Power, Poetics, and Play: Documenting Soviet Legacies, a documentary film series that brings a critical lens to better our understanding of Russia and its neighbors, commenced in Spring 2021 as a special project of REEI’s Russian Studies Workshop. The popular series, which features screenings followed by critical discussions by faculty experts (and the filmmakers themselves sometimes), continued in Fall 2021 with a program of three films, each of which was selected as part of IU’s Themester program and its theme of “Resilience.” In contrast to the exclusively online format of the film series during Spring 2021, in the fall semester all screenings took place in person in the Shreve Auditorium in IU’s Global and International Studies Building. On September 23, a screening of Vitaly Mansky’s Truba [Pipeline] (2013), a documentary travelogue that casts a spotlight on the various communities situated along the pipeline transporting gas from Siberia to Western Europe, drew dozens of interested viewers. Professor Margarita Balmaceda (Seton Hall University, author of Russian Energy Chains) ZOOM-ed in from Budapest to provide commentary and respond to questions in a bookend conversation moderated by IU’s Professor Michael De Groot (International Studies). In Kolyma: Road of Bones (2017), screened on October 14, director Stanislaw Mucha juxtaposes the atrocities of the GULAG (in part through the poignant observations of writer and Kolyma GULAG survivor Varlam Shalamov) with the lives of local people now living along the 1200-mile “road of bones” that stretches from Magadan to Yakutsk—indigenous, newcomers, those with family histories connected to the labor camps, and those who, somehow, have never heard of the camps. Professor Tyler Kirk (University of Alaska Fairbanks) joined RSW faculty virtually to introduce and answer audience questions about the film, which won Best Documentary Film at the Achtung Berlin Film Festival 2018. The series concluded on November 4 when Ukrainian-born writer-director Sergei Loznitsa joined the audience virtually for a Q&A session following the screening of his State Funeral (2019), which pieces together original footage of Stalin’s funeral and dramatically reframes it in documenting without any additional narration the four days leading up to to the momentous state funeral. Loznitsa offers clear, stark images of the massive ceremony in all its mind-numbing pageantry as well as the propaganda and cult of personality that surrounded the leader in life and in death. Stay tuned for more RSW film screenings in fall 2022!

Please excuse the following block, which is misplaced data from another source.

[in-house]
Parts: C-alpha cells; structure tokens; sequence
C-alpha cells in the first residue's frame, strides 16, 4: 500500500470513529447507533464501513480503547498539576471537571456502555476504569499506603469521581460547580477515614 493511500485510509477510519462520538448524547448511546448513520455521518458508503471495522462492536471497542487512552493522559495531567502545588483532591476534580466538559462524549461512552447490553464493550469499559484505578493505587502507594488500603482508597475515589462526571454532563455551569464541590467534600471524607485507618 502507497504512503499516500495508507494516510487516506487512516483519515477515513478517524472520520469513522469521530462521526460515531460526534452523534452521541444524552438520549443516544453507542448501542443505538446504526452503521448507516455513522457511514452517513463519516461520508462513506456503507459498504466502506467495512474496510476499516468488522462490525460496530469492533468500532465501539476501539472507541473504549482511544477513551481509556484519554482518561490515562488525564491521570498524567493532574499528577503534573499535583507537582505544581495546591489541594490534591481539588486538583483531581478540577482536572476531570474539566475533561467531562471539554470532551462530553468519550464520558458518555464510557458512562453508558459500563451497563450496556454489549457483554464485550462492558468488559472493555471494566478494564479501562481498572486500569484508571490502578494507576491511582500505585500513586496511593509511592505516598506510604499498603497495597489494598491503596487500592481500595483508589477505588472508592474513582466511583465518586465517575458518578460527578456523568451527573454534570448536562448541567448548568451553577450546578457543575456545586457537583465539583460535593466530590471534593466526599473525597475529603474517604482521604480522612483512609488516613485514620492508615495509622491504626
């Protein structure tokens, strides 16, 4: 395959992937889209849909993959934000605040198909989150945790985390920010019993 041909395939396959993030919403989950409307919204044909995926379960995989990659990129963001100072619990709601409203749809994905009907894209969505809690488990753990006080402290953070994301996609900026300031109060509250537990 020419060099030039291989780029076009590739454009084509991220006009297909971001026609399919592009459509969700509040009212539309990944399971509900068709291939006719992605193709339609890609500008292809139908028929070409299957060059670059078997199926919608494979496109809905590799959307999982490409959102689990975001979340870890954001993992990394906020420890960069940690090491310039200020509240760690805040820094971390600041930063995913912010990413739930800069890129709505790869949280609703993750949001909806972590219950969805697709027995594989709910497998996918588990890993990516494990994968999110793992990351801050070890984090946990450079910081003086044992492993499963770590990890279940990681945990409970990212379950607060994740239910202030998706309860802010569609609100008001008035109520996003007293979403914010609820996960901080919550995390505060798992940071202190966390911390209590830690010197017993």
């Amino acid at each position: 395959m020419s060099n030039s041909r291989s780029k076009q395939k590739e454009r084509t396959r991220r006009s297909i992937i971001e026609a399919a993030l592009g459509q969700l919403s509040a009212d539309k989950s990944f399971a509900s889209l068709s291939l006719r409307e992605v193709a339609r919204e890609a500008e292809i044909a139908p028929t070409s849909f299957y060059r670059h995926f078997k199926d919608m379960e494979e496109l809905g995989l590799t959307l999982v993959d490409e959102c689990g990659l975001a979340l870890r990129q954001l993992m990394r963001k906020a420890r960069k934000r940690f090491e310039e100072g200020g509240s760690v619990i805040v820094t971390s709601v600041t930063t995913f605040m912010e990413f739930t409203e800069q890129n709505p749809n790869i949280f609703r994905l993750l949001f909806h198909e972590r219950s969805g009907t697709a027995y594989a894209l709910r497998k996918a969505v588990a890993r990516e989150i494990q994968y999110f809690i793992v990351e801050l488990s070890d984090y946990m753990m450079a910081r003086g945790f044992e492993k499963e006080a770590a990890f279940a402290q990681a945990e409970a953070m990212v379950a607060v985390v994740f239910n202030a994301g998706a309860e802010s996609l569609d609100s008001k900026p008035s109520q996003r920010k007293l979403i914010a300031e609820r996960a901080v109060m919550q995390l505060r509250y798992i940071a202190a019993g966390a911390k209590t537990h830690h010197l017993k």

For more information about the series and the individual films it features, see RSW Film Series.
Bethany Romashov (PhD, Slavics, 2015; MA, Slavics, 2008) is currently pursuing an MS Ed. in Counseling Education and Counselor Education.